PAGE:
ECO 156 Principles of Economics (Macroeconomics)
This course is designed to introduce classic macroeconomic issues such as unemployment, inflation, national income and economic growth. The course will provide a unified framework to address these issues and to study the impact of different policies, such as monetary and fiscal policies, on the aggregate behavior of the economy. Analytical tools will be used to understand the experiences of the United States and other countries, and to address how current policy initiatives affect their macroeconomic performance.
ECO 157 Principles of Economics (Microeconomics)
This course introduces students to fundamental economic concepts and theory, including demand, supply, and the formation of equilibrium prices in product and resource markets. Students will learn a specific set of analytical tools as well as how to apply them to current policy issues. In addition, the course offers an introduction to applied fields such as industrial organization (market structures), labor economics, international trade, and market failure.
PSY 101 Introduction to Psychology
This course is designed to present basic psychological concepts and to introduce students to the scientific study of behavior. Core topics include methods of psychological research, the biological bases of behavior, principles of learning, memory and cognition, personality, and psychopathology. Other selected topics to be covered would include the following: motivation and emotion, life-span development, social psychology, health psychology, sensation and perception, intelligence, human sexuality, statistics, and altered states of consciousness.
SOC 122 Introduction to Sociology
This is an introductory course designed to familiarize students with the field of sociology. In addition to learning about the central concepts and major theoretical sociological perspectives, students study human behavior in groups, the organization of social life, the impact of social institutions on individuals, and the process of sociological research. Great emphasis is also placed upon development of students’ “sociological imagination” – specifically, the ability to understand the ways that our individual lives are shaped by larger social forces and institutions. Note: Students who take SOC 122 may not receive credit for SOC 122W.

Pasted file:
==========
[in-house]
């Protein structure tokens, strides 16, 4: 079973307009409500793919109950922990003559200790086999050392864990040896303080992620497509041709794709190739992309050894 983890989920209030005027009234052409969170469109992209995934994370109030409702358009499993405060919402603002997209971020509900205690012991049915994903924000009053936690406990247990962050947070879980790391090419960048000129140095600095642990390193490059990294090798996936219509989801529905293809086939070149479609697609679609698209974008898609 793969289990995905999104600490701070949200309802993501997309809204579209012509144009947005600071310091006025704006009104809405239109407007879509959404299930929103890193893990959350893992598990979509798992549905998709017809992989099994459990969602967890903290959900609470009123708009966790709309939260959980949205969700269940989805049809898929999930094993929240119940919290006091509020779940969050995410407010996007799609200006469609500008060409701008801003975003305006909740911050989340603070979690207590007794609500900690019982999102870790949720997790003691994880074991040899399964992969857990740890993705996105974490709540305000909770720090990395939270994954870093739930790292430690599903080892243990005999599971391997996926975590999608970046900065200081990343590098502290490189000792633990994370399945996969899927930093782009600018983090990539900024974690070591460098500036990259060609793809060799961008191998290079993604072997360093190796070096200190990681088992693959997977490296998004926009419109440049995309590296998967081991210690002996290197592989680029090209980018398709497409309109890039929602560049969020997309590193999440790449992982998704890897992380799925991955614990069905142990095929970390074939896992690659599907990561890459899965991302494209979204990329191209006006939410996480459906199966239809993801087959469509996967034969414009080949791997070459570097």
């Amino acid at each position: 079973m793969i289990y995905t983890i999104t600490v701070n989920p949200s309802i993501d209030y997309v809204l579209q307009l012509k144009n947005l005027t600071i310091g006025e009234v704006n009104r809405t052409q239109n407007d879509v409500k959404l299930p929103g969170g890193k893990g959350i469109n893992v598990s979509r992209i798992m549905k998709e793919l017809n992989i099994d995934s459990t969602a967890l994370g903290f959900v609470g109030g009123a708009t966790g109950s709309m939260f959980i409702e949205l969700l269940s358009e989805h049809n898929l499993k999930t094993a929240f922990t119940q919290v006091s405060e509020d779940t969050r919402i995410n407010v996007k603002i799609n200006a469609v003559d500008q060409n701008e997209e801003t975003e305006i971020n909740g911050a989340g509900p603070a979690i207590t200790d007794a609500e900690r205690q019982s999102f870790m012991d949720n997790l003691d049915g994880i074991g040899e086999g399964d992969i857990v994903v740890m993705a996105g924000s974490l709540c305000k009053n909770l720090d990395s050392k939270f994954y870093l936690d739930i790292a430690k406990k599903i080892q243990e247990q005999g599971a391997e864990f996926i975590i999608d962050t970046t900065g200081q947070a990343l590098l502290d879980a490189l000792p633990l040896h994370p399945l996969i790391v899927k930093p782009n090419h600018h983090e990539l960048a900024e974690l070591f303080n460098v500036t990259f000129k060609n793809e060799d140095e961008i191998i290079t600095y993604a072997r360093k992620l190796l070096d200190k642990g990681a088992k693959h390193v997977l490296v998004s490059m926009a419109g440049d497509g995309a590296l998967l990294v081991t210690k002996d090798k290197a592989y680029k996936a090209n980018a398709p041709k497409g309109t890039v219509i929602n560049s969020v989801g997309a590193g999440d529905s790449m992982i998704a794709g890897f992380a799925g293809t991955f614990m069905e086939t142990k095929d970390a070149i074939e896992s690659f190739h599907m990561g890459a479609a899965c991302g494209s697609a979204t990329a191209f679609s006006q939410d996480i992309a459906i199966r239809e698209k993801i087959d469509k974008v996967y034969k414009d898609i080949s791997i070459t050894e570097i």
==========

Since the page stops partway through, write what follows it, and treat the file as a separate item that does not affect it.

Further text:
PSY 304 Multicultural Psychology
Reflecting the 21st century global theme of acculturation, PSY 304 will focus on the ways in which the study and practice of psychology intersect with race, culture, and diversity. Topics include racial/ethnic/religious group differences, cultural norms, gender and sexual orientation issues, family, structure, and identity development. Primary focus will be given to the ways that race and culture contribute to disparities in access to mental health treatment as well as differences in beliefs about mental illness and its treatment. Consistent with an applied psychology approach, the student will develop an understanding of how diversity issues affect the workplace, i.e., discrimination in hiring/firing practices, affirmative action laws, multicultural competence, and sensitivity training. Prerequisite(s): PSY 101.
PSY 311 Organizational Behavior
This upper-division course presents the concepts of organizational behavior and structure as well as topics relating to motivation content and process theories; group communications and dynamics; decision making; causes and resolutions of organizational conflicts; and factors pertaining to influence, power and politics in organizations. Note: Students cannot get credit for PSY 311 and 311W; PSY 311W can be used to fulfill the writing intensive requirement. Note: Offered at the discretion of the Psychology Department. Prerequisite(s): BUS 109 or PSY 101.
PSY 330 Organizational Training and Development
An upper level offering, this course will provide a greater understanding of the theory, research, techniques, and current and future issues in the field of organizational training and development through an experimental learning approach. Topics shall include training systems, needs analysis, organization intervention, program evaluation, adult learning theory, cognitive issues, conditions for learning transfer, instructional techniques and current social and organizational issues in training. Prerequisite(s): PSY 101.